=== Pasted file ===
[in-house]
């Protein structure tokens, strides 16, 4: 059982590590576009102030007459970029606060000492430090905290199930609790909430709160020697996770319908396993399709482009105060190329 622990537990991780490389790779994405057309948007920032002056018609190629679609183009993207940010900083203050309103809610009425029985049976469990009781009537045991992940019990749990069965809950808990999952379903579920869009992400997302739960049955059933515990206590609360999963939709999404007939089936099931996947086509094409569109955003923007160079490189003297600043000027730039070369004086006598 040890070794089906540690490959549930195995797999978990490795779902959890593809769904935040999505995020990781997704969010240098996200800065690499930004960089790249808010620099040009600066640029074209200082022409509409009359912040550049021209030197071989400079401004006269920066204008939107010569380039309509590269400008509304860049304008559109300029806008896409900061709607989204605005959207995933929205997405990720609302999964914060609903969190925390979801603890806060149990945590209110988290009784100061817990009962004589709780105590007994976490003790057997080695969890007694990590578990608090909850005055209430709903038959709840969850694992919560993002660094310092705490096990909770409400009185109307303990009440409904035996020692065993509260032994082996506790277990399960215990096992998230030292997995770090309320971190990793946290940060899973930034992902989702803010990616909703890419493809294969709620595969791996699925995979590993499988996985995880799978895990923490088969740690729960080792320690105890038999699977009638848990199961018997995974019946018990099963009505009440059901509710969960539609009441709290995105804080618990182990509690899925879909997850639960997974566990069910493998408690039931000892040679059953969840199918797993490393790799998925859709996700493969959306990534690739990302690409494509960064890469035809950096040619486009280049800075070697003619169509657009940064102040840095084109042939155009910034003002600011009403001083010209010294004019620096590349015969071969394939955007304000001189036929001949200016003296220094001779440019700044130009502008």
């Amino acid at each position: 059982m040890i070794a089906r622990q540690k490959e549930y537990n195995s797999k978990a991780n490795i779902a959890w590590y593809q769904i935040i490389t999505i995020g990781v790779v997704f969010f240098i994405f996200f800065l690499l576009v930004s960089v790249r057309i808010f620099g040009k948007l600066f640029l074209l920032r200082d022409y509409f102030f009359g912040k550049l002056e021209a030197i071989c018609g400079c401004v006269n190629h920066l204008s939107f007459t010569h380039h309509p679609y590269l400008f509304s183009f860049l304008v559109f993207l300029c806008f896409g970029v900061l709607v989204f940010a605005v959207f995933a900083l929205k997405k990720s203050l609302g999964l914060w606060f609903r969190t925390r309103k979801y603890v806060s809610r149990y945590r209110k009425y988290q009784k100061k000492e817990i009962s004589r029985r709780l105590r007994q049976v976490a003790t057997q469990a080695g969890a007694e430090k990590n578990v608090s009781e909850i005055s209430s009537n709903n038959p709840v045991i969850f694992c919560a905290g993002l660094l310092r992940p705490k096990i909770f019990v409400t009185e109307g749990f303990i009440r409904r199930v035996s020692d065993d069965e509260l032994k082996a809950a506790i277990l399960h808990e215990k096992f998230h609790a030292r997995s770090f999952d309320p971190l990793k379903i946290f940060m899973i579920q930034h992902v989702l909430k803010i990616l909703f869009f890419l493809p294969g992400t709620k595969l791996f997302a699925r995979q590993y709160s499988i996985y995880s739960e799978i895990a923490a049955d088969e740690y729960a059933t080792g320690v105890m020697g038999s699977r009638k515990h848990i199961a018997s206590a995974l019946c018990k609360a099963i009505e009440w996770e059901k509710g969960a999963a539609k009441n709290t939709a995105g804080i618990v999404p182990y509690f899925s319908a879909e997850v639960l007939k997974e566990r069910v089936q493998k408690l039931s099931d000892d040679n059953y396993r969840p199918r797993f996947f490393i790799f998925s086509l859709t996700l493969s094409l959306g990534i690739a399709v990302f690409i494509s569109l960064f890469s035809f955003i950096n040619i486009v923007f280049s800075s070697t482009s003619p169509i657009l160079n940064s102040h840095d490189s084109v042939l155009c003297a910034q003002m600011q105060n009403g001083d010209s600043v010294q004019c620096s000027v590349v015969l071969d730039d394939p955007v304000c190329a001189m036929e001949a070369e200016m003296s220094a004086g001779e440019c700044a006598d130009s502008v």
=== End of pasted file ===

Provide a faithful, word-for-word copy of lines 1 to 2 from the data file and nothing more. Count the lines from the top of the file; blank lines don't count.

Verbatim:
[in-house]
């Protein structure tokens, strides 16, 4: 059982590590576009102030007459970029606060000492430090905290199930609790909430709160020697996770319908396993399709482009105060190329 622990537990991780490389790779994405057309948007920032002056018609190629679609183009993207940010900083203050309103809610009425029985049976469990009781009537045991992940019990749990069965809950808990999952379903579920869009992400997302739960049955059933515990206590609360999963939709999404007939089936099931996947086509094409569109955003923007160079490189003297600043000027730039070369004086006598 040890070794089906540690490959549930195995797999978990490795779902959890593809769904935040999505995020990781997704969010240098996200800065690499930004960089790249808010620099040009600066640029074209200082022409509409009359912040550049021209030197071989400079401004006269920066204008939107010569380039309509590269400008509304860049304008559109300029806008896409900061709607989204605005959207995933929205997405990720609302999964914060609903969190925390979801603890806060149990945590209110988290009784100061817990009962004589709780105590007994976490003790057997080695969890007694990590578990608090909850005055209430709903038959709840969850694992919560993002660094310092705490096990909770409400009185109307303990009440409904035996020692065993509260032994082996506790277990399960215990096992998230030292997995770090309320971190990793946290940060899973930034992902989702803010990616909703890419493809294969709620595969791996699925995979590993499988996985995880799978895990923490088969740690729960080792320690105890038999699977009638848990199961018997995974019946018990099963009505009440059901509710969960539609009441709290995105804080618990182990509690899925879909997850639960997974566990069910493998408690039931000892040679059953969840199918797993490393790799998925859709996700493969959306990534690739990302690409494509960064890469035809950096040619486009280049800075070697003619169509657009940064102040840095084109042939155009910034003002600011009403001083010209010294004019620096590349015969071969394939955007304000001189036929001949200016003296220094001779440019700044130009502008």